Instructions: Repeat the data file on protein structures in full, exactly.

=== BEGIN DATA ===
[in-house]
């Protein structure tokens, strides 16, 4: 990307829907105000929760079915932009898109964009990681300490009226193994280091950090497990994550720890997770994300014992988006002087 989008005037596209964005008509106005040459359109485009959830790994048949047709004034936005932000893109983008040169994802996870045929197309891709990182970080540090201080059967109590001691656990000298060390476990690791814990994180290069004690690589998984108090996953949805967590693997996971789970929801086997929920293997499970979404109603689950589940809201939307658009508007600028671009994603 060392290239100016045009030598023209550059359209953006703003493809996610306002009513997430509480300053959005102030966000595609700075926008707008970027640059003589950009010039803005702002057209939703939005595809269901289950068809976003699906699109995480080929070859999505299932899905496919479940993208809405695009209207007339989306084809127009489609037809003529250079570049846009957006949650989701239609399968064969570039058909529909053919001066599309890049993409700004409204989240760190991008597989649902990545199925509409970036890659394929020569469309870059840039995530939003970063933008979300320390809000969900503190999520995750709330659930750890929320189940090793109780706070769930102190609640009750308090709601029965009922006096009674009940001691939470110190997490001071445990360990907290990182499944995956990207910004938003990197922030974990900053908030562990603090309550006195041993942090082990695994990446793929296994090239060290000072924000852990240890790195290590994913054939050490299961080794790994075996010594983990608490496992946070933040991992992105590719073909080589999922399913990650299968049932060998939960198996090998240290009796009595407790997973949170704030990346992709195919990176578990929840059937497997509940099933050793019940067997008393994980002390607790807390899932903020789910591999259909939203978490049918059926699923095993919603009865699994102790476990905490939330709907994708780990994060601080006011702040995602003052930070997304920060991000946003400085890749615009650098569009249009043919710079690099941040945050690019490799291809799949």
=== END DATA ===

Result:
[in-house]
């Protein structure tokens, strides 16, 4: 990307829907105000929760079915932009898109964009990681300490009226193994280091950090497990994550720890997770994300014992988006002087 989008005037596209964005008509106005040459359109485009959830790994048949047709004034936005932000893109983008040169994802996870045929197309891709990182970080540090201080059967109590001691656990000298060390476990690791814990994180290069004690690589998984108090996953949805967590693997996971789970929801086997929920293997499970979404109603689950589940809201939307658009508007600028671009994603 060392290239100016045009030598023209550059359209953006703003493809996610306002009513997430509480300053959005102030966000595609700075926008707008970027640059003589950009010039803005702002057209939703939005595809269901289950068809976003699906699109995480080929070859999505299932899905496919479940993208809405695009209207007339989306084809127009489609037809003529250079570049846009957006949650989701239609399968064969570039058909529909053919001066599309890049993409700004409204989240760190991008597989649902990545199925509409970036890659394929020569469309870059840039995530939003970063933008979300320390809000969900503190999520995750709330659930750890929320189940090793109780706070769930102190609640009750308090709601029965009922006096009674009940001691939470110190997490001071445990360990907290990182499944995956990207910004938003990197922030974990900053908030562990603090309550006195041993942090082990695994990446793929296994090239060290000072924000852990240890790195290590994913054939050490299961080794790994075996010594983990608490496992946070933040991992992105590719073909080589999922399913990650299968049932060998939960198996090998240290009796009595407790997973949170704030990346992709195919990176578990929840059937497997509940099933050793019940067997008393994980002390607790807390899932903020789910591999259909939203978490049918059926699923095993919603009865699994102790476990905490939330709907994708780990994060601080006011702040995602003052930070997304920060991000946003400085890749615009650098569009249009043919710079690099941040945050690019490799291809799949």